On Tuesday my 3rd grader was having trouble following directions when I realized she was ahead in some areas but behind in others. The rest of the week we worked to catch up, but never managed to finish the week’s worth of assignments.

I felt so helpless and behind. I emailed the teacher and left comments on a survey to the school. The teacher was extremely generous in her response and told me that we were both doing a great job. Then I read this post that my librarian friend posted on Facebook

Then I also saw this in an email from the school district.

“A good friend and mentor of mine stated that these times feel like trying to patch a swimming pool with duct tape. I’m sure we are all feeling like that at times. I want all of you to know that you are doing amazing! We need to continue to come together as parents, and as a school community.  There will be times that things will not get done at home or times where we have to revise the way we are doing things as educators. Just this past week I received an email from my 4th grade son’s teacher. She said (very nicely and caringly) that he had not turned in one Science assignment since remote learning started. We simply overlooked it on Schoology. And that is okay. We know now and we will begin the process of working on the assignments. Camden started to get upset and I simply wouldn’t allow it. I share with the intent of easing your mind throughout this remote virtual learning process. I am in education and we missed it. We will be flexible and we are here to help.”

 

You can imagine how much her candid confession made me feel. I knew at that moment, I am not behind and I am not alone.

Between the Coronavirus pandemic, the schools being shut down, helping get the church services and ministries exclusively virtual, and then the storms and power outage, *deep breath* I have been completely tapped out! Oh yeah, and you know the stimulus checks that are easing the pain for some families right now? Well, we had a little hiccup with the IRS in 2018 (no fault of ours) and we were audited. We still do not have tax returns from the past two years. The process has been lengthy and grueling and because that isn’t sorted out yet, although it supposedly should be by now, no stimulus check for the Busch family. Also, in our defense, we pay a professional to do our taxes for us.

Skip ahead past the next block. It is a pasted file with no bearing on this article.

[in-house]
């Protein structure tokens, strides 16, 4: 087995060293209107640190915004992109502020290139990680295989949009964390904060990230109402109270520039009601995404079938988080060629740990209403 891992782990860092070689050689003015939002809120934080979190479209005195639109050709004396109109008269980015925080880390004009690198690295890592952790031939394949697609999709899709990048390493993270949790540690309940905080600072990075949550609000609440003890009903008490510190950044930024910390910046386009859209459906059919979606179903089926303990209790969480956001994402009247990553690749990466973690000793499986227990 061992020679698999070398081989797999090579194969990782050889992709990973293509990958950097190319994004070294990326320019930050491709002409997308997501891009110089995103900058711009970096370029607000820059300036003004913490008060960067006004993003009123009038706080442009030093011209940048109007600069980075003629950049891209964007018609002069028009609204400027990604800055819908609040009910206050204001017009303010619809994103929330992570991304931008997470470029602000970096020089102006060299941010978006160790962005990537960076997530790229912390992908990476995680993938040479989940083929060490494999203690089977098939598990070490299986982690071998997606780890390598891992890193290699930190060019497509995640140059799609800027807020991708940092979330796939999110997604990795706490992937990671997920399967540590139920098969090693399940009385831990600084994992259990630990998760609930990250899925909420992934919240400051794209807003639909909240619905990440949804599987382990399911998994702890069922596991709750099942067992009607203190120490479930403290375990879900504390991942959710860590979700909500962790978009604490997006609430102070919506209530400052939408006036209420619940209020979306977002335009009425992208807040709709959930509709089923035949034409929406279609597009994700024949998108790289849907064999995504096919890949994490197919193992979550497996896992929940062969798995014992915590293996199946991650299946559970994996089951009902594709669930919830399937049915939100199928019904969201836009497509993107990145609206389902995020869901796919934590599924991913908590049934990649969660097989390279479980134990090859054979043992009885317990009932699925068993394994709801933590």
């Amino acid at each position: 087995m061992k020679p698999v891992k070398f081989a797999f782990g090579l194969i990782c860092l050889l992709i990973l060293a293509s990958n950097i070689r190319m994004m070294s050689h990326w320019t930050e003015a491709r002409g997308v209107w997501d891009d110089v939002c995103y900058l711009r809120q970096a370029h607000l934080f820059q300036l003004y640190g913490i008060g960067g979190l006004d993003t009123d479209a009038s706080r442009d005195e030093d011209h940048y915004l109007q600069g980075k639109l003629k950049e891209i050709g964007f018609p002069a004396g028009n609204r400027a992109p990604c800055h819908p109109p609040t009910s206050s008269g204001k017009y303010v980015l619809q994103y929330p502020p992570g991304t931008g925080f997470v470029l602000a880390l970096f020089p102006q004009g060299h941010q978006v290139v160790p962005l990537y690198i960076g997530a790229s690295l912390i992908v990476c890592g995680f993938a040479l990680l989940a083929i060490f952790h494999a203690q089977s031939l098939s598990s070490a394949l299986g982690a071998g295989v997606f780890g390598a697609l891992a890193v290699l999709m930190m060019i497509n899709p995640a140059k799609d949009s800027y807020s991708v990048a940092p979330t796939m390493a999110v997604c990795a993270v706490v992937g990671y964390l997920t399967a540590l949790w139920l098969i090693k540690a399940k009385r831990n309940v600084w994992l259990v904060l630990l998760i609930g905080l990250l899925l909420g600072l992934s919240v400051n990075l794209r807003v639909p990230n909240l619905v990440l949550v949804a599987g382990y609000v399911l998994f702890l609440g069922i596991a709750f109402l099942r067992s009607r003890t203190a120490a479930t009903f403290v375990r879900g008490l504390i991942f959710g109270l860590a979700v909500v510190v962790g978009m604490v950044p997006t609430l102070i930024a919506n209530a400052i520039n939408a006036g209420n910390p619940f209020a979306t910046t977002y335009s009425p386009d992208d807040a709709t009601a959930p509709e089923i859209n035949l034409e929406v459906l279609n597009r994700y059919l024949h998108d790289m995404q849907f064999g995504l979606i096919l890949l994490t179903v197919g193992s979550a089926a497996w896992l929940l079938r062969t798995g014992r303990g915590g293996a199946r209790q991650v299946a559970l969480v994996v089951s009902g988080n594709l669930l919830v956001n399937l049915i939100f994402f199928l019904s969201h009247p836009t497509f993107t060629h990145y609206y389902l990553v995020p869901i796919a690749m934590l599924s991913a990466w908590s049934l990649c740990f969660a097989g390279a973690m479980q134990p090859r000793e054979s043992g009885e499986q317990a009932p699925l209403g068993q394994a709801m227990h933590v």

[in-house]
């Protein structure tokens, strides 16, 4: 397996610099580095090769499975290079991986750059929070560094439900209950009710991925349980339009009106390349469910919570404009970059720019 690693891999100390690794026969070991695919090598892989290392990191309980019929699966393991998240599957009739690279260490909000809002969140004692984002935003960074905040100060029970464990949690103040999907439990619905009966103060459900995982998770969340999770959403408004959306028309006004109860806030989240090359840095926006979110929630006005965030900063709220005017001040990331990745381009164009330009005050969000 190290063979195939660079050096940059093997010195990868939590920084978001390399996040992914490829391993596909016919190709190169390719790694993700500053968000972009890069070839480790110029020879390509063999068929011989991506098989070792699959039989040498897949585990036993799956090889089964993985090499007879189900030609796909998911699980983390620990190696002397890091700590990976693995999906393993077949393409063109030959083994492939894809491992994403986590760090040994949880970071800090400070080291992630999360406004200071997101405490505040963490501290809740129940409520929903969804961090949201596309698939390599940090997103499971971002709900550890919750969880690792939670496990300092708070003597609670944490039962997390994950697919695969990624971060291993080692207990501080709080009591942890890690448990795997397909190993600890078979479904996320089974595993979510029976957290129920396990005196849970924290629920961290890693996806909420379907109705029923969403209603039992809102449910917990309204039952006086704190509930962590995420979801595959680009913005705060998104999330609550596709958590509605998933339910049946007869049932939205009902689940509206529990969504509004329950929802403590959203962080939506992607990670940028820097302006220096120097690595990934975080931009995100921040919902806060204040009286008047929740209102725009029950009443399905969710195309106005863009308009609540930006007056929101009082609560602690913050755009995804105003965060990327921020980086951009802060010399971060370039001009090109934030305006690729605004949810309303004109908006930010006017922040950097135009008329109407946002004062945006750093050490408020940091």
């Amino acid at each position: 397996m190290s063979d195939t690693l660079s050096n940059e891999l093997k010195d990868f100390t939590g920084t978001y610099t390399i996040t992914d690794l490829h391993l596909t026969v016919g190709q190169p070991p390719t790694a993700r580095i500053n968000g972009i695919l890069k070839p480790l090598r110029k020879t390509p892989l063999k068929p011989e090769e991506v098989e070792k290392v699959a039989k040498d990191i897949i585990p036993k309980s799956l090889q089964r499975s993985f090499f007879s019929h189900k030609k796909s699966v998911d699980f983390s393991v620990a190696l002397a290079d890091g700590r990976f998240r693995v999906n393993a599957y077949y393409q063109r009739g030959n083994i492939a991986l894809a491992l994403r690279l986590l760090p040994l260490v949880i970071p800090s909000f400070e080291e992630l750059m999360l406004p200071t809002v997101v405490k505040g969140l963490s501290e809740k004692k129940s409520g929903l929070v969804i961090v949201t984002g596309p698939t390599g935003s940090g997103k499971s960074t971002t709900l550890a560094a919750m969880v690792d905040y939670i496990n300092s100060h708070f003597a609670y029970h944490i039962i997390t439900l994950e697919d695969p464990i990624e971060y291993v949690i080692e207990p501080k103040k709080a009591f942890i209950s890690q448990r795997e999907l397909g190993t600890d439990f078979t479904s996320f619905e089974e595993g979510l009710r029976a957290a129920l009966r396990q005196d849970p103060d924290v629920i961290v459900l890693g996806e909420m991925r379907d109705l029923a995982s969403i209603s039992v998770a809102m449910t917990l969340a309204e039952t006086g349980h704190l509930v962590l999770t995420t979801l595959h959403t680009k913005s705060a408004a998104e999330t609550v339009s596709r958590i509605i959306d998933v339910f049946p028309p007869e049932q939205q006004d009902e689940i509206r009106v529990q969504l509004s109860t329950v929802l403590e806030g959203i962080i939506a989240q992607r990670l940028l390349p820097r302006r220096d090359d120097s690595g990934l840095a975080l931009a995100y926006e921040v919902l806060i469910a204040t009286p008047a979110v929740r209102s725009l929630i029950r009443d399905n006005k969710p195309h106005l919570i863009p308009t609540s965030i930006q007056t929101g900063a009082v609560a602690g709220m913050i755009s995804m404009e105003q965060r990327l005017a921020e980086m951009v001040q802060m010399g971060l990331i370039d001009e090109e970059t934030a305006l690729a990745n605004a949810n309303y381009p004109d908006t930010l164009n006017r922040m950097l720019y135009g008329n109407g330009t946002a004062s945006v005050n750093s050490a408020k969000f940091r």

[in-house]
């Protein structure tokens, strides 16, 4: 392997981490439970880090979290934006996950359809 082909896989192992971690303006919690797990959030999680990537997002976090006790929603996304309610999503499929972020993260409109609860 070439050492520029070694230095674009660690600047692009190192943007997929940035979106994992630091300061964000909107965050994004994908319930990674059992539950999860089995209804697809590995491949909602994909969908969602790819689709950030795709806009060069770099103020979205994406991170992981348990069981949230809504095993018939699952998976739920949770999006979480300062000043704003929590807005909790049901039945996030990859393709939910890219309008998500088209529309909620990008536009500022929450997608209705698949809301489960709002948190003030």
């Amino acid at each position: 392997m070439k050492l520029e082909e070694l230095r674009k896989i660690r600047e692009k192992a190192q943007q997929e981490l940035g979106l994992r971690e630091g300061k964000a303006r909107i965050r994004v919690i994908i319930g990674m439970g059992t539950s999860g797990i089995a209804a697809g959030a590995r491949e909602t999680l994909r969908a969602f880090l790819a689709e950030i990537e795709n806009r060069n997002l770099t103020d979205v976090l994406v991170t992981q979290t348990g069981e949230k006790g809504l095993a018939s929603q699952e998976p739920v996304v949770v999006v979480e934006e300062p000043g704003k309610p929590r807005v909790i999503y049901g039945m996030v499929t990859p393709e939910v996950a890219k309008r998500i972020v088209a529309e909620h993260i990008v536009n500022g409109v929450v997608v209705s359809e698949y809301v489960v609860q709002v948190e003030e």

Cry me a river right? We are actually doing fine! We are grateful that all of our needs are met. Glory to God. Hallelujah! My husband still has a job. We eat really well because I have been blessed in the grocery stores and crushing it in the kitchen (humble brag). We are all healthy- not even a little sniffle, cough, or tummy ache. 100% clean bill of health for all six of us. On the other hand, if my vulnerability and openness about our struggles help you feel a little less behind or alone then I will pull the curtain back my friend!

This photo is from when we tried to participate in the “Bear Hunt Challenge” where you put a stuffed bear in your window so that during this time of quarantine families can go for walks and spot bears in windows. We don’t really have much of a window sill though. So we tried to tie the bear up to the curtain rods and it ended up looking more morbid than sweet. So yeah, that sums up social distancing for me right now.

On that note, I have identified the need for a little break so that I can do some spiritual maintenance. I can’t go on vacation and I can’t quit doing homeschool or helping the church completely. I did delegate some of my responsibilities though and I am signing off of social media for the week. Just a week, but I think if I  am really intentional it will be a time of refreshing. Prayers appreciated.

By | April 19th, 2020|Uncategorized|1 Comment

Resurrection Sunday

The past couple of weeks had been rough (read “Social Distancing Week Three” and “Social Distancing Week Four/Spring Break/Tornados”). I had no plans for Easter. I thought about trying to do something and maybe even getting dressed up, but even though the power in the house was back on I still felt powerless.

However, I have two little girls who scrolled through their closets to pick out the prettiest brightest dresses they could find. They paired them with tights and fancy shoes. They dug through the stash of bows and started asking if I would curl their hair. After the week we’d had how could I say no. I was more than happy to participate at that point.

I also happened to have a bin full of Easter eggs, table cloths, and goodies from my mother in law who was clearing stuff out of her house last time we were in Texas. She asked if we wanted it and I accepted not knowing that a big box of Easter fun would be exactly what we needed! I filled the eggs with coins, candy, and small toys that the kids already owned but probably wouldn’t remember. I’m not against regifting little toys in Easter eggs, even when we aren’t on lockdown.

That morning we had breakfast burritos before sitting on the couch to watch our church service that which we had recorded Friday.